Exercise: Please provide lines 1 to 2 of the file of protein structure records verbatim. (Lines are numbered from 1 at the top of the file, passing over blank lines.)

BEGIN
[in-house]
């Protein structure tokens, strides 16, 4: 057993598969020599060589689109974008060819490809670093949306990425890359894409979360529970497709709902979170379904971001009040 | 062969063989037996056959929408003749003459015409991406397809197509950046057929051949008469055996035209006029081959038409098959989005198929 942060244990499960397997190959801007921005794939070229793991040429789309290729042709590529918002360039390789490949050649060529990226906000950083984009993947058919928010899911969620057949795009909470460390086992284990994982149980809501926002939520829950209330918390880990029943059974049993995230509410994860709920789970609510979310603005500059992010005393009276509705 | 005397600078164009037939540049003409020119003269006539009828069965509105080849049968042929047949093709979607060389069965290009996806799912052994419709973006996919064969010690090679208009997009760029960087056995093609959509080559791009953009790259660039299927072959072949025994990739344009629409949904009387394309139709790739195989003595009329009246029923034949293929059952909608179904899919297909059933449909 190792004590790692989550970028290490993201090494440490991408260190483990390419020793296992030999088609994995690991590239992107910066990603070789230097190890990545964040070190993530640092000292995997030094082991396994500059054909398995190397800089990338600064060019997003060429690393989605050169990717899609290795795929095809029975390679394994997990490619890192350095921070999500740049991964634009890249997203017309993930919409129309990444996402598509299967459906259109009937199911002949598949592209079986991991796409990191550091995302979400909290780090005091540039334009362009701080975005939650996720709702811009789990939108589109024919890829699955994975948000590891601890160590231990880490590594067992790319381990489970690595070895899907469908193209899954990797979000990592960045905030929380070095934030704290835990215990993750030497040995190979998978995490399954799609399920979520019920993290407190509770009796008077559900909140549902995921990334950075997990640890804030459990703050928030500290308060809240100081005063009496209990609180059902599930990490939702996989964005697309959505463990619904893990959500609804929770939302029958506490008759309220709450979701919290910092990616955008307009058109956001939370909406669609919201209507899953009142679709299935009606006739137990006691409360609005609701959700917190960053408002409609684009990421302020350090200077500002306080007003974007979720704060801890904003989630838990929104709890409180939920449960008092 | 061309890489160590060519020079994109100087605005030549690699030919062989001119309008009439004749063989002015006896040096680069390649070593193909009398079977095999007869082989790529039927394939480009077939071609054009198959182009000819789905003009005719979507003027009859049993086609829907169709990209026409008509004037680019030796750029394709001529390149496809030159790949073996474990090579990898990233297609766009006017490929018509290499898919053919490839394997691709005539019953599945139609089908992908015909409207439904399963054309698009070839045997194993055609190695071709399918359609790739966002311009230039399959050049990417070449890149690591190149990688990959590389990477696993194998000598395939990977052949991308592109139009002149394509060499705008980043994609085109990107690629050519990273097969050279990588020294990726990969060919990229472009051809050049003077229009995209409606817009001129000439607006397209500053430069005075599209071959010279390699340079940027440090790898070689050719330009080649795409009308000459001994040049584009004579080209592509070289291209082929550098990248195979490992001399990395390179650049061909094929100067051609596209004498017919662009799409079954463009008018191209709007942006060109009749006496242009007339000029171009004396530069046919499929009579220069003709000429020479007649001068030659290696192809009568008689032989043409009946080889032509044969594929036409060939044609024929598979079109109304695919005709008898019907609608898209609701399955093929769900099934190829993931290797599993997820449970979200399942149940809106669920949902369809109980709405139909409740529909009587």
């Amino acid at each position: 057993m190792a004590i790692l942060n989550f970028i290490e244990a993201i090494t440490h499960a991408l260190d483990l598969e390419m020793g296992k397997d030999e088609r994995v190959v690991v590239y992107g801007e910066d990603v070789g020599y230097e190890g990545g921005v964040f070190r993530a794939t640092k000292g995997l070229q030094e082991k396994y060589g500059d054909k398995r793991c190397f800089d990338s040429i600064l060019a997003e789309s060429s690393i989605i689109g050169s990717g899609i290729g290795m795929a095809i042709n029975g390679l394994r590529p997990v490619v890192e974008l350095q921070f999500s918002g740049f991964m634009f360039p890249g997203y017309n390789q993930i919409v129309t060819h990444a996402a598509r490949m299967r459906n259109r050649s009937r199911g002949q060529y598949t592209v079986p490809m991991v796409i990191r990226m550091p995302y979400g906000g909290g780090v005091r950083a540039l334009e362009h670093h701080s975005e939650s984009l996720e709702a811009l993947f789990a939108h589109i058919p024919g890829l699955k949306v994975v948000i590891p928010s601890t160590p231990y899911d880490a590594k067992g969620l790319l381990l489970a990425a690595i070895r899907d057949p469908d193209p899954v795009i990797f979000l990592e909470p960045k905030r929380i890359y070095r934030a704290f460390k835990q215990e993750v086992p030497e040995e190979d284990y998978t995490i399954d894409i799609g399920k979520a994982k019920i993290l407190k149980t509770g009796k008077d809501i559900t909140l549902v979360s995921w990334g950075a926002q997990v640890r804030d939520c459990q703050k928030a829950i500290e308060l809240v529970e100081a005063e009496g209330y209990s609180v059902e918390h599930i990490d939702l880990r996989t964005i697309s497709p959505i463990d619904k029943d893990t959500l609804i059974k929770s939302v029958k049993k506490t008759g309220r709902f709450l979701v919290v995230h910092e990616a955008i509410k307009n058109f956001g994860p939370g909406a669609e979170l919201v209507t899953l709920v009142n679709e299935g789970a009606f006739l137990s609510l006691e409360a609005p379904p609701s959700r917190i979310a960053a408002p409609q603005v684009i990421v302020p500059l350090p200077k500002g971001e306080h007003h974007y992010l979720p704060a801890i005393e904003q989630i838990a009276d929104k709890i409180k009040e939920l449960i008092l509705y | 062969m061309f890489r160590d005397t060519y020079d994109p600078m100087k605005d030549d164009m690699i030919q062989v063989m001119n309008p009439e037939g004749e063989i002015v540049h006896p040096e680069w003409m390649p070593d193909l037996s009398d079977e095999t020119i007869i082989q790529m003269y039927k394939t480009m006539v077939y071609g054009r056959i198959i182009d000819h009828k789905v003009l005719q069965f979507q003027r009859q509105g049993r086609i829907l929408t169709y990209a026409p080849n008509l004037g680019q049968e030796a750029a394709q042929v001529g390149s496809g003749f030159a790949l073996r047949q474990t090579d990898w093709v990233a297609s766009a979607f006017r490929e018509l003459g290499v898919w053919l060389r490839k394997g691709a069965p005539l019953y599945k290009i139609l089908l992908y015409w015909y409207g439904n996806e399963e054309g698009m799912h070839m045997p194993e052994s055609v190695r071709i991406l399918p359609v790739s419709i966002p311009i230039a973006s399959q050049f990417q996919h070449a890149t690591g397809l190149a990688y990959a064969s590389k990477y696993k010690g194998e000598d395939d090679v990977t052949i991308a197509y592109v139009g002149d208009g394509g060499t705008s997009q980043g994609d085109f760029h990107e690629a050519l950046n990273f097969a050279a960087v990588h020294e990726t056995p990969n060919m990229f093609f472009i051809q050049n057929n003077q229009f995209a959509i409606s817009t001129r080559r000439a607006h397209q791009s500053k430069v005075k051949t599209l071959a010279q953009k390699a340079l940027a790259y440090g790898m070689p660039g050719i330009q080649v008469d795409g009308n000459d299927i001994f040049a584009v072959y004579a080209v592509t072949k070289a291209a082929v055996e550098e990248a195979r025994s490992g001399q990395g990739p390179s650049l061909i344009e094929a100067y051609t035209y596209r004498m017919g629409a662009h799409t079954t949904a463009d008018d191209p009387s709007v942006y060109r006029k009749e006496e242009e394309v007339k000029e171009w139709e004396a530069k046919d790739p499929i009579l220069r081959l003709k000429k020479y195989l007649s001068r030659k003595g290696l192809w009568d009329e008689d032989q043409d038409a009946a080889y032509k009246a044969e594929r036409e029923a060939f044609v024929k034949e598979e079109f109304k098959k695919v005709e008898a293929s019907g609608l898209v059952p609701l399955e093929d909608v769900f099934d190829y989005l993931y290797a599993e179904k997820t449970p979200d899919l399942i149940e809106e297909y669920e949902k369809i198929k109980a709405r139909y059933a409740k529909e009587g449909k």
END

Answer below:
[in-house]
């Protein structure tokens, strides 16, 4: 057993598969020599060589689109974008060819490809670093949306990425890359894409979360529970497709709902979170379904971001009040 | 062969063989037996056959929408003749003459015409991406397809197509950046057929051949008469055996035209006029081959038409098959989005198929 942060244990499960397997190959801007921005794939070229793991040429789309290729042709590529918002360039390789490949050649060529990226906000950083984009993947058919928010899911969620057949795009909470460390086992284990994982149980809501926002939520829950209330918390880990029943059974049993995230509410994860709920789970609510979310603005500059992010005393009276509705 | 005397600078164009037939540049003409020119003269006539009828069965509105080849049968042929047949093709979607060389069965290009996806799912052994419709973006996919064969010690090679208009997009760029960087056995093609959509080559791009953009790259660039299927072959072949025994990739344009629409949904009387394309139709790739195989003595009329009246029923034949293929059952909608179904899919297909059933449909 190792004590790692989550970028290490993201090494440490991408260190483990390419020793296992030999088609994995690991590239992107910066990603070789230097190890990545964040070190993530640092000292995997030094082991396994500059054909398995190397800089990338600064060019997003060429690393989605050169990717899609290795795929095809029975390679394994997990490619890192350095921070999500740049991964634009890249997203017309993930919409129309990444996402598509299967459906259109009937199911002949598949592209079986991991796409990191550091995302979400909290780090005091540039334009362009701080975005939650996720709702811009789990939108589109024919890829699955994975948000590891601890160590231990880490590594067992790319381990489970690595070895899907469908193209899954990797979000990592960045905030929380070095934030704290835990215990993750030497040995190979998978995490399954799609399920979520019920993290407190509770009796008077559900909140549902995921990334950075997990640890804030459990703050928030500290308060809240100081005063009496209990609180059902599930990490939702996989964005697309959505463990619904893990959500609804929770939302029958506490008759309220709450979701919290910092990616955008307009058109956001939370909406669609919201209507899953009142679709299935009606006739137990006691409360609005609701959700917190960053408002409609684009990421302020350090200077500002306080007003974007979720704060801890904003989630838990929104709890409180939920449960008092 | 061309890489160590060519020079994109100087605005030549690699030919062989001119309008009439004749063989002015006896040096680069390649070593193909009398079977095999007869082989790529039927394939480009077939071609054009198959182009000819789905003009005719979507003027009859049993086609829907169709990209026409008509004037680019030796750029394709001529390149496809030159790949073996474990090579990898990233297609766009006017490929018509290499898919053919490839394997691709005539019953599945139609089908992908015909409207439904399963054309698009070839045997194993055609190695071709399918359609790739966002311009230039399959050049990417070449890149690591190149990688990959590389990477696993194998000598395939990977052949991308592109139009002149394509060499705008980043994609085109990107690629050519990273097969050279990588020294990726990969060919990229472009051809050049003077229009995209409606817009001129000439607006397209500053430069005075599209071959010279390699340079940027440090790898070689050719330009080649795409009308000459001994040049584009004579080209592509070289291209082929550098990248195979490992001399990395390179650049061909094929100067051609596209004498017919662009799409079954463009008018191209709007942006060109009749006496242009007339000029171009004396530069046919499929009579220069003709000429020479007649001068030659290696192809009568008689032989043409009946080889032509044969594929036409060939044609024929598979079109109304695919005709008898019907609608898209609701399955093929769900099934190829993931290797599993997820449970979200399942149940809106669920949902369809109980709405139909409740529909009587």